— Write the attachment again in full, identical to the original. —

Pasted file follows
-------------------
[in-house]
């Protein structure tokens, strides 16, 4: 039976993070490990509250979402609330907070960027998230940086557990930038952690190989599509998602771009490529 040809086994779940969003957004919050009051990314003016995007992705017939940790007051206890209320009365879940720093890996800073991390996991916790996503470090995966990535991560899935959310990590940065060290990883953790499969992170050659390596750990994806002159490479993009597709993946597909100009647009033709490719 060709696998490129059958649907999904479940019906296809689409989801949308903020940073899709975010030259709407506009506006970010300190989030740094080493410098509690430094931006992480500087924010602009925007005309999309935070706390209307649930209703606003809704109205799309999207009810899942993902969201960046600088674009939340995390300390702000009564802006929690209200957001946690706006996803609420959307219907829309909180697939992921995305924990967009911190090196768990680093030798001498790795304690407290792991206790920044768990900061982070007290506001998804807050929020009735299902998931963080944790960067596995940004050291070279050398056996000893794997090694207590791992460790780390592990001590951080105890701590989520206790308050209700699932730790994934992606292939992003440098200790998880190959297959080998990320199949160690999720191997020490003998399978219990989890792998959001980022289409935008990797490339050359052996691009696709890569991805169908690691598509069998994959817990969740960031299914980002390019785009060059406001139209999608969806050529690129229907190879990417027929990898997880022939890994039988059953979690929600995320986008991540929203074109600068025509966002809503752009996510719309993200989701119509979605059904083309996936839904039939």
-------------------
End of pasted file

[in-house]
């Protein structure tokens, strides 16, 4: 039976993070490990509250979402609330907070960027998230940086557990930038952690190989599509998602771009490529 040809086994779940969003957004919050009051990314003016995007992705017939940790007051206890209320009365879940720093890996800073991390996991916790996503470090995966990535991560899935959310990590940065060290990883953790499969992170050659390596750990994806002159490479993009597709993946597909100009647009033709490719 060709696998490129059958649907999904479940019906296809689409989801949308903020940073899709975010030259709407506009506006970010300190989030740094080493410098509690430094931006992480500087924010602009925007005309999309935070706390209307649930209703606003809704109205799309999207009810899942993902969201960046600088674009939340995390300390702000009564802006929690209200957001946690706006996803609420959307219907829309909180697939992921995305924990967009911190090196768990680093030798001498790795304690407290792991206790920044768990900061982070007290506001998804807050929020009735299902998931963080944790960067596995940004050291070279050398056996000893794997090694207590791992460790780390592990001590951080105890701590989520206790308050209700699932730790994934992606292939992003440098200790998880190959297959080998990320199949160690999720191997020490003998399978219990989890792998959001980022289409935008990797490339050359052996691009696709890569991805169908690691598509069998994959817990969740960031299914980002390019785009060059406001139209999608969806050529690129229907190879990417027929990898997880022939890994039988059953979690929600995320986008991540929203074109600068025509966002809503752009996510719309993200989701119509979605059904083309996936839904039939």